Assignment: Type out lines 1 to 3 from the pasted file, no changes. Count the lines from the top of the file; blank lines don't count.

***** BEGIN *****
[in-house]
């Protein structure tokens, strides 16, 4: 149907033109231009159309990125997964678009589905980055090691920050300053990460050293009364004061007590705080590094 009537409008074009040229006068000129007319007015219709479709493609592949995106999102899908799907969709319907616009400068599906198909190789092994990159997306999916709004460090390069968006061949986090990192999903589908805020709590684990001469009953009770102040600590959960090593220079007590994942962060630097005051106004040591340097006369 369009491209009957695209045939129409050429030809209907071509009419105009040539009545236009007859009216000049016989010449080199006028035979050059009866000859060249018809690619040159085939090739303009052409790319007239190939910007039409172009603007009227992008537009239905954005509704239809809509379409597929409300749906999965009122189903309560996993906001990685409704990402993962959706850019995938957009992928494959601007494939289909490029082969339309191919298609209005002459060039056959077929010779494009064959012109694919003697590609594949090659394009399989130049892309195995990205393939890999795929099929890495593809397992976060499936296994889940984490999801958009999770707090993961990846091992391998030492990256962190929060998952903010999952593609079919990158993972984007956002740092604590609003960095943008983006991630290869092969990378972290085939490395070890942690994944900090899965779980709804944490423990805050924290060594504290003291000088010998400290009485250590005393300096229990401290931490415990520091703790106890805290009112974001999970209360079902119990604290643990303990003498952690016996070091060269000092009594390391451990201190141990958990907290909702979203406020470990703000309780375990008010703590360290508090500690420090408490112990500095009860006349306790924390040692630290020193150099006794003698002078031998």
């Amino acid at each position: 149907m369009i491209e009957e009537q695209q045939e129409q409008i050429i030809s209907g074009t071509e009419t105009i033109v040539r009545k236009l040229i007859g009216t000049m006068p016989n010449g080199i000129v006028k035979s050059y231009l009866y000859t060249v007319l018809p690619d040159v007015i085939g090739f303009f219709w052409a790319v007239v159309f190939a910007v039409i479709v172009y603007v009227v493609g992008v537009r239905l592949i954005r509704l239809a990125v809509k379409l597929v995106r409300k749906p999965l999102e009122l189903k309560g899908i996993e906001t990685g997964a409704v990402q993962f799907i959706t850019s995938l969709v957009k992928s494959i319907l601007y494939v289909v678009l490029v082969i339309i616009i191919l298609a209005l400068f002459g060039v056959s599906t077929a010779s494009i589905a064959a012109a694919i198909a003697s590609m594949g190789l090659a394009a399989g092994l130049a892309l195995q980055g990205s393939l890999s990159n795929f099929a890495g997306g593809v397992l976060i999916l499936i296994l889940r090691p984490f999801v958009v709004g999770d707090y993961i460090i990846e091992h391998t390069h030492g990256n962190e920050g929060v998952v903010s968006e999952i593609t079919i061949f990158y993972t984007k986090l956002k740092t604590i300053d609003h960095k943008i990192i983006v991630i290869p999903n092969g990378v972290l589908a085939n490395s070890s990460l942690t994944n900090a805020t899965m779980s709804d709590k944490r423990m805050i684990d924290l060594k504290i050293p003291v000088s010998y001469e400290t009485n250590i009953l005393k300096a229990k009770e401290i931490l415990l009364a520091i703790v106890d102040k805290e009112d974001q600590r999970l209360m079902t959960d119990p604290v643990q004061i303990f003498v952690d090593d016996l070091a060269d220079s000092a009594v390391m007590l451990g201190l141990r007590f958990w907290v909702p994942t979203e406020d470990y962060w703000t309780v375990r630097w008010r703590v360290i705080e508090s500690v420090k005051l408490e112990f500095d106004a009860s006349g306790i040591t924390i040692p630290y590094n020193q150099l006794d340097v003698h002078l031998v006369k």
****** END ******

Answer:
[in-house]
């Protein structure tokens, strides 16, 4: 149907033109231009159309990125997964678009589905980055090691920050300053990460050293009364004061007590705080590094 009537409008074009040229006068000129007319007015219709479709493609592949995106999102899908799907969709319907616009400068599906198909190789092994990159997306999916709004460090390069968006061949986090990192999903589908805020709590684990001469009953009770102040600590959960090593220079007590994942962060630097005051106004040591340097006369 369009491209009957695209045939129409050429030809209907071509009419105009040539009545236009007859009216000049016989010449080199006028035979050059009866000859060249018809690619040159085939090739303009052409790319007239190939910007039409172009603007009227992008537009239905954005509704239809809509379409597929409300749906999965009122189903309560996993906001990685409704990402993962959706850019995938957009992928494959601007494939289909490029082969339309191919298609209005002459060039056959077929010779494009064959012109694919003697590609594949090659394009399989130049892309195995990205393939890999795929099929890495593809397992976060499936296994889940984490999801958009999770707090993961990846091992391998030492990256962190929060998952903010999952593609079919990158993972984007956002740092604590609003960095943008983006991630290869092969990378972290085939490395070890942690994944900090899965779980709804944490423990805050924290060594504290003291000088010998400290009485250590005393300096229990401290931490415990520091703790106890805290009112974001999970209360079902119990604290643990303990003498952690016996070091060269000092009594390391451990201190141990958990907290909702979203406020470990703000309780375990008010703590360290508090500690420090408490112990500095009860006349306790924390040692630290020193150099006794003698002078031998």
């Amino acid at each position: 149907m369009i491209e009957e009537q695209q045939e129409q409008i050429i030809s209907g074009t071509e009419t105009i033109v040539r009545k236009l040229i007859g009216t000049m006068p016989n010449g080199i000129v006028k035979s050059y231009l009866y000859t060249v007319l018809p690619d040159v007015i085939g090739f303009f219709w052409a790319v007239v159309f190939a910007v039409i479709v172009y603007v009227v493609g992008v537009r239905l592949i954005r509704l239809a990125v809509k379409l597929v995106r409300k749906p999965l999102e009122l189903k309560g899908i996993e906001t990685g997964a409704v990402q993962f799907i959706t850019s995938l969709v957009k992928s494959i319907l601007y494939v289909v678009l490029v082969i339309i616009i191919l298609a209005l400068f002459g060039v056959s599906t077929a010779s494009i589905a064959a012109a694919i198909a003697s590609m594949g190789l090659a394009a399989g092994l130049a892309l195995q980055g990205s393939l890999s990159n795929f099929a890495g997306g593809v397992l976060i999916l499936i296994l889940r090691p984490f999801v958009v709004g999770d707090y993961i460090i990846e091992h391998t390069h030492g990256n962190e920050g929060v998952v903010s968006e999952i593609t079919i061949f990158y993972t984007k986090l956002k740092t604590i300053d609003h960095k943008i990192i983006v991630i290869p999903n092969g990378v972290l589908a085939n490395s070890s990460l942690t994944n900090a805020t899965m779980s709804d709590k944490r423990m805050i684990d924290l060594k504290i050293p003291v000088s010998y001469e400290t009485n250590i009953l005393k300096a229990k009770e401290i931490l415990l009364a520091i703790v106890d102040k805290e009112d974001q600590r999970l209360m079902t959960d119990p604290v643990q004061i303990f003498v952690d090593d016996l070091a060269d220079s000092a009594v390391m007590l451990g201190l141990r007590f958990w907290v909702p994942t979203e406020d470990y962060w703000t309780v375990r630097w008010r703590v360290i705080e508090s500690v420090k005051l408490e112990f500095d106004a009860s006349g306790i040591t924390i040692p630290y590094n020193q150099l006794d340097v003698h002078l031998v006369k």